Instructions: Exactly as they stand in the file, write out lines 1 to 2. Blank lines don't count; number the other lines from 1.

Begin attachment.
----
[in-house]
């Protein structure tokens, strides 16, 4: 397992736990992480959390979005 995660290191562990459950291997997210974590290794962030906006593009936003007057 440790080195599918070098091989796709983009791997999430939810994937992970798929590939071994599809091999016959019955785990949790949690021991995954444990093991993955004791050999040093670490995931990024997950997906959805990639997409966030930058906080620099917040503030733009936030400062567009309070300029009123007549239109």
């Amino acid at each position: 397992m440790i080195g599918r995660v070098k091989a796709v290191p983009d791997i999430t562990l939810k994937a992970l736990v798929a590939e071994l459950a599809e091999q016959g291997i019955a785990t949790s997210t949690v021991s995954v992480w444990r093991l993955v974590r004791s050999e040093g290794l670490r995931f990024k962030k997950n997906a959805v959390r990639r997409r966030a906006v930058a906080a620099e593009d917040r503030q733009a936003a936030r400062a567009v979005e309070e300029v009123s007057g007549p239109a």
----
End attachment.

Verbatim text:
[in-house]
């Protein structure tokens, strides 16, 4: 397992736990992480959390979005 995660290191562990459950291997997210974590290794962030906006593009936003007057 440790080195599918070098091989796709983009791997999430939810994937992970798929590939071994599809091999016959019955785990949790949690021991995954444990093991993955004791050999040093670490995931990024997950997906959805990639997409966030930058906080620099917040503030733009936030400062567009309070300029009123007549239109």